New Year for Breaking Down Barriers
The Globe and Mail is currently exploring the emotional debate about how inclusive the classroom setting can be for students with complex needs and disabilities in its article www.theglobeandmail.com/canada/education/article-educating-grayson-are-inclusive-classrooms-failing-students/ about a boy called Grayson and his family.
This article caught my attention for many reasons, not least of which is because my work at Variety - the Children’s Charity of Ontario and Variety Village exposes me to the issue on a daily basis. Variety Village is a 168,000 square foot facility that was built 70 years ago to educate boys with a disability who could not be accommodated in the mainstream school system. Now the facility and the charity provide sport and recreational programming for children with a disability and their families and the facility is truly inclusive. About 50% of those who attend the facility have a disability and the rest are more typically developing.
Variety Village is a magical place. It is located in Scarborough but the reach is wider than the local community. Within the facility, there are no barriers for individuals. Children of all ages and abilities attend the facility and participate in the programs. Many parents who have a child with a disability and an able-bodied sibling often choose Variety Village for their children because it is one of the few places that can accommodate complex needs in an integrated and safe environment.
Families are often amazed at what their children can accomplish at Variety Village. So often, families who have children with a disability are told that their child cannot be included or cannot participate but at Variety’s facility, children play, swim, dance, paint and learn dramatic arts. Our instructors are skilled in dealing with children with complex needs so they know how to help them reach new skill levels. We often get feedback from families who cannot believe their son or daughter living with autism learned to swim or jump off a diving board. Parents are amazed at what their children achieve and also how it leads to better outcomes at school.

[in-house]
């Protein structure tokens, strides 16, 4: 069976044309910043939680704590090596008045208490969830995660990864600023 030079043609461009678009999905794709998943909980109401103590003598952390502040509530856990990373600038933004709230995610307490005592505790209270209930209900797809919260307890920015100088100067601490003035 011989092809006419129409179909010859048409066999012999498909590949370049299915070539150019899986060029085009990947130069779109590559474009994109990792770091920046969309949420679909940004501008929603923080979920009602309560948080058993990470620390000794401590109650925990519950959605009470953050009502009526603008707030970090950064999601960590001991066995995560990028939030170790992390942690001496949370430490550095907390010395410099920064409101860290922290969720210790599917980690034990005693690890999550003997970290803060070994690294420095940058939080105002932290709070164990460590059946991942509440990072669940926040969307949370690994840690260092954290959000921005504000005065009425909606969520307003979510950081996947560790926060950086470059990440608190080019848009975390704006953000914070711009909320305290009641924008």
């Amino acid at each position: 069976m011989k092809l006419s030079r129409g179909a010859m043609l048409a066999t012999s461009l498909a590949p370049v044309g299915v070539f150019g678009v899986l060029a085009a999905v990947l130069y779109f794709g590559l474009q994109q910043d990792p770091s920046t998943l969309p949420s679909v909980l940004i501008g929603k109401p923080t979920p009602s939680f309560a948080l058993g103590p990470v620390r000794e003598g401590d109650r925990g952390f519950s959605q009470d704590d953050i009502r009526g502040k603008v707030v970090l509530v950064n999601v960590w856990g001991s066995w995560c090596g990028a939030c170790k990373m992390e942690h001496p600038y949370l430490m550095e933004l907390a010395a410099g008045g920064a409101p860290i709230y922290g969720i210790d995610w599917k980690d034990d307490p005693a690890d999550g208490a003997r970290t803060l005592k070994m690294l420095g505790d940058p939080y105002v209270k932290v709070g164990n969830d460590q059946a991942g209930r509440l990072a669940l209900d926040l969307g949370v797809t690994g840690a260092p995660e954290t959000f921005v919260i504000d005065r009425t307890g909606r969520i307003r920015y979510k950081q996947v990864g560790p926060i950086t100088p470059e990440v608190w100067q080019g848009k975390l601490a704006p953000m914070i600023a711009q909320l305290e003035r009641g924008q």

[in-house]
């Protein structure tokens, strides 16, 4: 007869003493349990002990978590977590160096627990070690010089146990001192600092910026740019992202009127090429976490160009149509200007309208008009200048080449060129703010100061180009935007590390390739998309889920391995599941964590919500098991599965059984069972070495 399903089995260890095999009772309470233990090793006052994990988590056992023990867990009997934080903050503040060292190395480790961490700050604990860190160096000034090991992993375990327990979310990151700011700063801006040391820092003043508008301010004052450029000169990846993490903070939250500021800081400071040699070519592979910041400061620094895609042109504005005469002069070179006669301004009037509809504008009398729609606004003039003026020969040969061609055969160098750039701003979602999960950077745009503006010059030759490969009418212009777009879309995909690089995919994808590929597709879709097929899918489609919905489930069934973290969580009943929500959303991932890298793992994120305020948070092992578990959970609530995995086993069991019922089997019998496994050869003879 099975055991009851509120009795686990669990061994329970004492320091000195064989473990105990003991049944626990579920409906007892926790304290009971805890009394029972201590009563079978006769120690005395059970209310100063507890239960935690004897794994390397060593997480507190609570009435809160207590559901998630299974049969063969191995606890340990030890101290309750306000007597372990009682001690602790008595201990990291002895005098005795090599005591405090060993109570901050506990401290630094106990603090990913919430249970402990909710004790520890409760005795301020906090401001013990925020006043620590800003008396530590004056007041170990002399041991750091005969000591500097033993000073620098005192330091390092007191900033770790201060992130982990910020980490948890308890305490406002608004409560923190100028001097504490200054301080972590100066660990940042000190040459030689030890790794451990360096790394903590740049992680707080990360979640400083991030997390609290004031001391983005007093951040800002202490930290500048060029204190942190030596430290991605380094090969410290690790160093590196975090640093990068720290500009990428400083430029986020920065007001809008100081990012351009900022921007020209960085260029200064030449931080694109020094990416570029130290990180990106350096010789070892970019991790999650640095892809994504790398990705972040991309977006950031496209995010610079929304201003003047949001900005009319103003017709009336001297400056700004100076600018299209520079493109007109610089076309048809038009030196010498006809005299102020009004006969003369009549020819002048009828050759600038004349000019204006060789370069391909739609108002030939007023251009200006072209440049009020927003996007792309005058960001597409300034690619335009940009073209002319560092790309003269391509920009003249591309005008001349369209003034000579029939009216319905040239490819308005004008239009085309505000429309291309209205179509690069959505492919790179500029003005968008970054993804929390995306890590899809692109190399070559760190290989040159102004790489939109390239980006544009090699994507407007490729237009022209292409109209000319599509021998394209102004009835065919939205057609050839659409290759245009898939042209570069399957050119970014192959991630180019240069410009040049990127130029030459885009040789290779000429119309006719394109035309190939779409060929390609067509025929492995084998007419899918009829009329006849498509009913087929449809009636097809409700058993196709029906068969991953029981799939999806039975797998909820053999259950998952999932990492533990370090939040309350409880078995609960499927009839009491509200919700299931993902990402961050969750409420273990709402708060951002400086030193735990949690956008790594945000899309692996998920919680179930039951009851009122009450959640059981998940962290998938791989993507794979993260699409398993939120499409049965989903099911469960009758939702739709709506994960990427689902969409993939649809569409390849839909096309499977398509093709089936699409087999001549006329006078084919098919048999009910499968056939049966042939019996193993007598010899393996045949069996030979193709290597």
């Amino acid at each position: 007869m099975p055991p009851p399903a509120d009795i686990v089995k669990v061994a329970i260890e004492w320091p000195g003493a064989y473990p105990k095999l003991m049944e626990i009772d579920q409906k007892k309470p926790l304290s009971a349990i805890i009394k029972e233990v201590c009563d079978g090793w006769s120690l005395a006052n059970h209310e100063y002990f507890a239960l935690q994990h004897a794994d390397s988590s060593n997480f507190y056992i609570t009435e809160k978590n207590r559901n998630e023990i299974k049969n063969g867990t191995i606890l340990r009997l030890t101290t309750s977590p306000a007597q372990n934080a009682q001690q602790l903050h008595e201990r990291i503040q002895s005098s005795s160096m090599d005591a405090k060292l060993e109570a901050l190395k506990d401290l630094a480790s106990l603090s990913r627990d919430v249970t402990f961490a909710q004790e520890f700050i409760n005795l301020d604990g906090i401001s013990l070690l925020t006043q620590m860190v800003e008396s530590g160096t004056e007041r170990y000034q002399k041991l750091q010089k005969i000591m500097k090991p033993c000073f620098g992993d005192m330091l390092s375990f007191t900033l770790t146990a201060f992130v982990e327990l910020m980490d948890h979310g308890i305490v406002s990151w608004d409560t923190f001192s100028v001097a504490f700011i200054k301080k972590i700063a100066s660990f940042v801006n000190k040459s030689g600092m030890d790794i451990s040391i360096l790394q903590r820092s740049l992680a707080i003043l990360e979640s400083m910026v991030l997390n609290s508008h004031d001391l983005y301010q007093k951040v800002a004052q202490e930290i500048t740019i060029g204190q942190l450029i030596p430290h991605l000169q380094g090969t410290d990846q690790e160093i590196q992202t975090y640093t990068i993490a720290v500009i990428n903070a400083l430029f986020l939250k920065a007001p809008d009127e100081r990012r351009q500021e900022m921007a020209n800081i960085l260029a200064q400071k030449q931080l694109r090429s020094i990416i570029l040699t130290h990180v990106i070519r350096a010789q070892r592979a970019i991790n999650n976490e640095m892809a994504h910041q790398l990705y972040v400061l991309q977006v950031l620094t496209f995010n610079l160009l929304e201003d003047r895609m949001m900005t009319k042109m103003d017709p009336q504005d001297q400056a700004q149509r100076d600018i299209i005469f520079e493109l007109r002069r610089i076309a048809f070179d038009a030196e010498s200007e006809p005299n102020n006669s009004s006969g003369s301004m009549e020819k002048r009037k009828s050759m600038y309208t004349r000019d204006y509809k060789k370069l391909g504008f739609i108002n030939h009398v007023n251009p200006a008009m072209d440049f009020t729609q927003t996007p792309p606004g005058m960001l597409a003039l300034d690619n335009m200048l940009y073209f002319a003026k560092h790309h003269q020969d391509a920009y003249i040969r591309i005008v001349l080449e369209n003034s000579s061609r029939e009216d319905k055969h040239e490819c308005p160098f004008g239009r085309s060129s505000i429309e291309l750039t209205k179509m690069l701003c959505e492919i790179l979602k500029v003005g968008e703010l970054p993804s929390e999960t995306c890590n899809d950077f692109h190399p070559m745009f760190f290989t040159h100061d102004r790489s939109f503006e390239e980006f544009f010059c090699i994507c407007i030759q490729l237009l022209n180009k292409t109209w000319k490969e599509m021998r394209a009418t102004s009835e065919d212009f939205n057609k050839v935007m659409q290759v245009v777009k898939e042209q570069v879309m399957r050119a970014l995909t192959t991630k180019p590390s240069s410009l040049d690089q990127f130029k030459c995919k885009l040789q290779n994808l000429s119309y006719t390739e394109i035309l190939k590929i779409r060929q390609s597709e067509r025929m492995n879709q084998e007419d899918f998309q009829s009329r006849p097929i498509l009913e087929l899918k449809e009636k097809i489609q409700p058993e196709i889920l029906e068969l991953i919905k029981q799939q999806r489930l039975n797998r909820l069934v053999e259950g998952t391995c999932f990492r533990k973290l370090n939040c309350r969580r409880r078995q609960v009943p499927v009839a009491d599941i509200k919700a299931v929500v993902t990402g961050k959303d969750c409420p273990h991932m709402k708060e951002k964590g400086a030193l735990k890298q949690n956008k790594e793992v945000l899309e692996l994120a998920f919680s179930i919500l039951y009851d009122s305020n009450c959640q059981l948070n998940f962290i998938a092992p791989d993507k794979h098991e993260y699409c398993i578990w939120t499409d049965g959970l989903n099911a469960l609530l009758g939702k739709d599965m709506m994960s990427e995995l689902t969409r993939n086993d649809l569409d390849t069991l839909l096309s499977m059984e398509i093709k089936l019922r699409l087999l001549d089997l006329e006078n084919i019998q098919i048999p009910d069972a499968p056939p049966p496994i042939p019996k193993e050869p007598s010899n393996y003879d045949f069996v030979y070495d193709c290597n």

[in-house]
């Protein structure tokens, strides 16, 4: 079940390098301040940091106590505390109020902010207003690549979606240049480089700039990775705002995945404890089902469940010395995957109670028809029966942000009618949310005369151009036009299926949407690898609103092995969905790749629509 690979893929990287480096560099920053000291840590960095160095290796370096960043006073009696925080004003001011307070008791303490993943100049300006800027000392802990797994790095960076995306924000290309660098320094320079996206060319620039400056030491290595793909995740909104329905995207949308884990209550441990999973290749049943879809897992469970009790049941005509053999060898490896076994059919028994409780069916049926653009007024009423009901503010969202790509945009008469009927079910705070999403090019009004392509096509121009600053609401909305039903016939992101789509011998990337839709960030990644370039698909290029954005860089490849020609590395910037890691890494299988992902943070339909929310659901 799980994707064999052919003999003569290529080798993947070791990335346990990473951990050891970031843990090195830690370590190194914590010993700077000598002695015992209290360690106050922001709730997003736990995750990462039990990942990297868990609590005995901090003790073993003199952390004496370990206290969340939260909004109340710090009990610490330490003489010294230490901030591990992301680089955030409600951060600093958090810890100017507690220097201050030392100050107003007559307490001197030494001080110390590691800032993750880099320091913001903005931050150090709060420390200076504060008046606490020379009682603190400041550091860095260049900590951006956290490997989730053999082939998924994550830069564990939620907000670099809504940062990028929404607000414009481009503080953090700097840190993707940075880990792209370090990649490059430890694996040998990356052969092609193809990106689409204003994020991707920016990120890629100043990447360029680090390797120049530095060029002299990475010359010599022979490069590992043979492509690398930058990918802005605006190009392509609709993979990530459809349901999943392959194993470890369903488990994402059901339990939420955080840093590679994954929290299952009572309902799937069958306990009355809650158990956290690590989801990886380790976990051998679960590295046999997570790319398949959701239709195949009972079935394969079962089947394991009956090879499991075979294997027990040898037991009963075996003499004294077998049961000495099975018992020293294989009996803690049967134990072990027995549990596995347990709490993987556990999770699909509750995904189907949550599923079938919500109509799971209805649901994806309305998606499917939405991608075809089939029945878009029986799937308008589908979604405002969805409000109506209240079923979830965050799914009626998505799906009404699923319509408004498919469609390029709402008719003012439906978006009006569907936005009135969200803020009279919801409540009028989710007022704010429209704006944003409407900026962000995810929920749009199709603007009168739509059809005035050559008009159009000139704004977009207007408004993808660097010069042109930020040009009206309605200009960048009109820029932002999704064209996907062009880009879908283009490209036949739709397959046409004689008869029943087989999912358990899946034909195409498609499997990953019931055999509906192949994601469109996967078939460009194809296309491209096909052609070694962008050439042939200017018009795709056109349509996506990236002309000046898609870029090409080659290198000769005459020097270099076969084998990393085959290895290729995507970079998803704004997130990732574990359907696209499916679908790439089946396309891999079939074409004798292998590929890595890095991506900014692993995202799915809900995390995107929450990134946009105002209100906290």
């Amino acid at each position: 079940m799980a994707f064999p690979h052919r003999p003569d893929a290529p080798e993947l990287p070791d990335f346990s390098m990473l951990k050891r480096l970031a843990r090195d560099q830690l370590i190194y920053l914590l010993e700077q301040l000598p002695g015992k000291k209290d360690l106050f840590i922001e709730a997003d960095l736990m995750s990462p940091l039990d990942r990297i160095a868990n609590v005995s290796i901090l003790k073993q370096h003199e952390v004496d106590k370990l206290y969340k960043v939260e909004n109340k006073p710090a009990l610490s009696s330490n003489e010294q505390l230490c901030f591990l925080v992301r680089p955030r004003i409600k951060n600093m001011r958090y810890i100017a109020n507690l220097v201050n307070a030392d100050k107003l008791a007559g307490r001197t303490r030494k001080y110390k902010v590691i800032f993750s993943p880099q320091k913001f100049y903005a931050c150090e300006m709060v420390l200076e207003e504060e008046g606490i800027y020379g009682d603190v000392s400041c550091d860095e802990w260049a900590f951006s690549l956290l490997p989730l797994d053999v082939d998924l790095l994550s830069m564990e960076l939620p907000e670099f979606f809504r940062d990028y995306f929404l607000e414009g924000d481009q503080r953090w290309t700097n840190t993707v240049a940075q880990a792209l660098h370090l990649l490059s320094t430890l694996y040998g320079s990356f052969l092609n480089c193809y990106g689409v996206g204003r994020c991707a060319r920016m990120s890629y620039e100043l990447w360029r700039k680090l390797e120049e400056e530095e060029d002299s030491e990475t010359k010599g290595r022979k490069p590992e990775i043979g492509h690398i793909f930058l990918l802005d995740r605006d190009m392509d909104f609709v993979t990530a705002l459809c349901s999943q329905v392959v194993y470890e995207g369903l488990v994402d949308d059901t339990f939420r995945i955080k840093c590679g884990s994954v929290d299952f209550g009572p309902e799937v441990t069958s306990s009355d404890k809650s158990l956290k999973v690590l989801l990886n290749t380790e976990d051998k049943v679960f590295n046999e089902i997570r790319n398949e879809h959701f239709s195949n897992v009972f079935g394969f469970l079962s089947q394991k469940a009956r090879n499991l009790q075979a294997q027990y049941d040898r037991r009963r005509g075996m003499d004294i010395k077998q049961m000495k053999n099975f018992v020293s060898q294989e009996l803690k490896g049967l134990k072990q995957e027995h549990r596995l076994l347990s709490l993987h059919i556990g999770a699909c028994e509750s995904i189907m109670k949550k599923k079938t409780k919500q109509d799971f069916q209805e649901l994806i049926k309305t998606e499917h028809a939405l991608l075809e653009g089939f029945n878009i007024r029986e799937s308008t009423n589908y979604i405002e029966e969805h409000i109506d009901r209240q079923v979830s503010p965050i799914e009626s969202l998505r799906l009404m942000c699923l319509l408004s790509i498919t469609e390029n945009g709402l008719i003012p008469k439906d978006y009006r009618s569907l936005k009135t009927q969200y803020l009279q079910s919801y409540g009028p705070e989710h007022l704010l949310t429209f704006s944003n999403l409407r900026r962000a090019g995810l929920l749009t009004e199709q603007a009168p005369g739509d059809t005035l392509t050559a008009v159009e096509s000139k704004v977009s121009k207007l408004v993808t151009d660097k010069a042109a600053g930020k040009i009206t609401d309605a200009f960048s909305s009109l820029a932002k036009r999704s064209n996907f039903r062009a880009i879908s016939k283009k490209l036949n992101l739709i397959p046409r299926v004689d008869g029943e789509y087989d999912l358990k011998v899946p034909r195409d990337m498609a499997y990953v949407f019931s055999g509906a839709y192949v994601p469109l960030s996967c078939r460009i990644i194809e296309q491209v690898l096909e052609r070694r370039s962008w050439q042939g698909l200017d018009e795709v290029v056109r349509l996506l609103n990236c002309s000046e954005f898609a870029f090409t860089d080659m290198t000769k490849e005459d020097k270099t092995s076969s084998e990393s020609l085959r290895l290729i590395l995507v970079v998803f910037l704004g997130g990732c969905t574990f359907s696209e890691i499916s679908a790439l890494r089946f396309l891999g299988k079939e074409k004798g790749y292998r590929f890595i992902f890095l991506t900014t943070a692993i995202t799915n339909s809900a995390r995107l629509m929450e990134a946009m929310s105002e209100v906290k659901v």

We know that not all families can come to Variety Village so we are bringing our programs to communities across Ontario through partnerships. This year, we are offering our inclusive programs in Peel, Vaughan, Beeton, London and Markham.
Although we have many successes every day, we also see children who are extremely complex and difficult to reach and families who are completely stressed out. Without support, their lives become just managing everyday life between incidents. Parents who start out advocating for their child can turn desperate in managing the constant barriers that exist for children with disabilities. While we remove barriers at Variety Village, we are only one small piece of a much bigger and more complicated system. It is our mission to help impact that system in a positive way so I am personally committed to sharing our stories throughout the year in the hopes of increasing general awareness of these complex issues and, in so doing, breaking down more barriers throughout the system.